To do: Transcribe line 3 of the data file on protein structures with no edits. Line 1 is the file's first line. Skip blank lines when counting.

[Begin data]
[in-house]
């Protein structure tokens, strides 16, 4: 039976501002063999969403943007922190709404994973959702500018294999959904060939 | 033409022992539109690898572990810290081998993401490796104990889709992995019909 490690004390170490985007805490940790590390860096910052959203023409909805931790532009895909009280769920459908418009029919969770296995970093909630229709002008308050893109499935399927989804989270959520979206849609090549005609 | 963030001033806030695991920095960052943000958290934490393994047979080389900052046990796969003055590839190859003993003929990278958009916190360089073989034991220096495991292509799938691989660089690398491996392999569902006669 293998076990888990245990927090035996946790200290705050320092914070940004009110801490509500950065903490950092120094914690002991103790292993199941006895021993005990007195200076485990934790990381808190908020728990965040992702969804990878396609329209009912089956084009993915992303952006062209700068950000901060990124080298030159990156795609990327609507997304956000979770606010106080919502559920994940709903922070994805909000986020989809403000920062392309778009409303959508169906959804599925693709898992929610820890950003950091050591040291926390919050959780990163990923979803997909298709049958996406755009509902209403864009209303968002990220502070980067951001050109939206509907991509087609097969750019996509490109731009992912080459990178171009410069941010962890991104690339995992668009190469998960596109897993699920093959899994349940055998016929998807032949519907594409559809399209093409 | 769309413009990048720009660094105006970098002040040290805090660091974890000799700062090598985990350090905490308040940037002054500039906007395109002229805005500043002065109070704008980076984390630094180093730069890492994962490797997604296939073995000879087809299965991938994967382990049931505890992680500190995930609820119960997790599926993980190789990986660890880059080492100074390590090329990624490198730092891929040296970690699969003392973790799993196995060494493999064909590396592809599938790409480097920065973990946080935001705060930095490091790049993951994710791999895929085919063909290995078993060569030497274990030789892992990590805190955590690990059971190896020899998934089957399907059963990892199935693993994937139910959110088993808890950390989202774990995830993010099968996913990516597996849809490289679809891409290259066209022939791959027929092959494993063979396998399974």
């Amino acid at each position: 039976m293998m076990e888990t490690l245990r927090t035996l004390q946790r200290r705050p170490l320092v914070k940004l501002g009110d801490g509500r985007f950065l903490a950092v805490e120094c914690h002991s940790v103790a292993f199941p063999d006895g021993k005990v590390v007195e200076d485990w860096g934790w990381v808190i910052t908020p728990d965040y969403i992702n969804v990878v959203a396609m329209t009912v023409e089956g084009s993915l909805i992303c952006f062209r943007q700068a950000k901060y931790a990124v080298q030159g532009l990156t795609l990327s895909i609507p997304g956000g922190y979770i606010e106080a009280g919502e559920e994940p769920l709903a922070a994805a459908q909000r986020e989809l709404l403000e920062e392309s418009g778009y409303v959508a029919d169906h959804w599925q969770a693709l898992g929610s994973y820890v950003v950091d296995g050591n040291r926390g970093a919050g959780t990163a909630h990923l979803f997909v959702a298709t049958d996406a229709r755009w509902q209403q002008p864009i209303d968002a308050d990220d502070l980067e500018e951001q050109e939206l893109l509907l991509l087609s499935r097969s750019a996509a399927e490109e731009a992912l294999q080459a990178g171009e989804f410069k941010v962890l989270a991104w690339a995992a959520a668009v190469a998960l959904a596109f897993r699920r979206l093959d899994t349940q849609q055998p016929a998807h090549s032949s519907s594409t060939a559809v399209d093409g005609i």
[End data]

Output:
């Amino acid at each position: 039976m293998m076990e888990t490690l245990r927090t035996l004390q946790r200290r705050p170490l320092v914070k940004l501002g009110d801490g509500r985007f950065l903490a950092v805490e120094c914690h002991s940790v103790a292993f199941p063999d006895g021993k005990v590390v007195e200076d485990w860096g934790w990381v808190i910052t908020p728990d965040y969403i992702n969804v990878v959203a396609m329209t009912v023409e089956g084009s993915l909805i992303c952006f062209r943007q700068a950000k901060y931790a990124v080298q030159g532009l990156t795609l990327s895909i609507p997304g956000g922190y979770i606010e106080a009280g919502e559920e994940p769920l709903a922070a994805a459908q909000r986020e989809l709404l403000e920062e392309s418009g778009y409303v959508a029919d169906h959804w599925q969770a693709l898992g929610s994973y820890v950003v950091d296995g050591n040291r926390g970093a919050g959780t990163a909630h990923l979803f997909v959702a298709t049958d996406a229709r755009w509902q209403q002008p864009i209303d968002a308050d990220d502070l980067e500018e951001q050109e939206l893109l509907l991509l087609s499935r097969s750019a996509a399927e490109e731009a992912l294999q080459a990178g171009e989804f410069k941010v962890l989270a991104w690339a995992a959520a668009v190469a998960l959904a596109f897993r699920r979206l093959d899994t349940q849609q055998p016929a998807h090549s032949s519907s594409t060939a559809v399209d093409g005609i």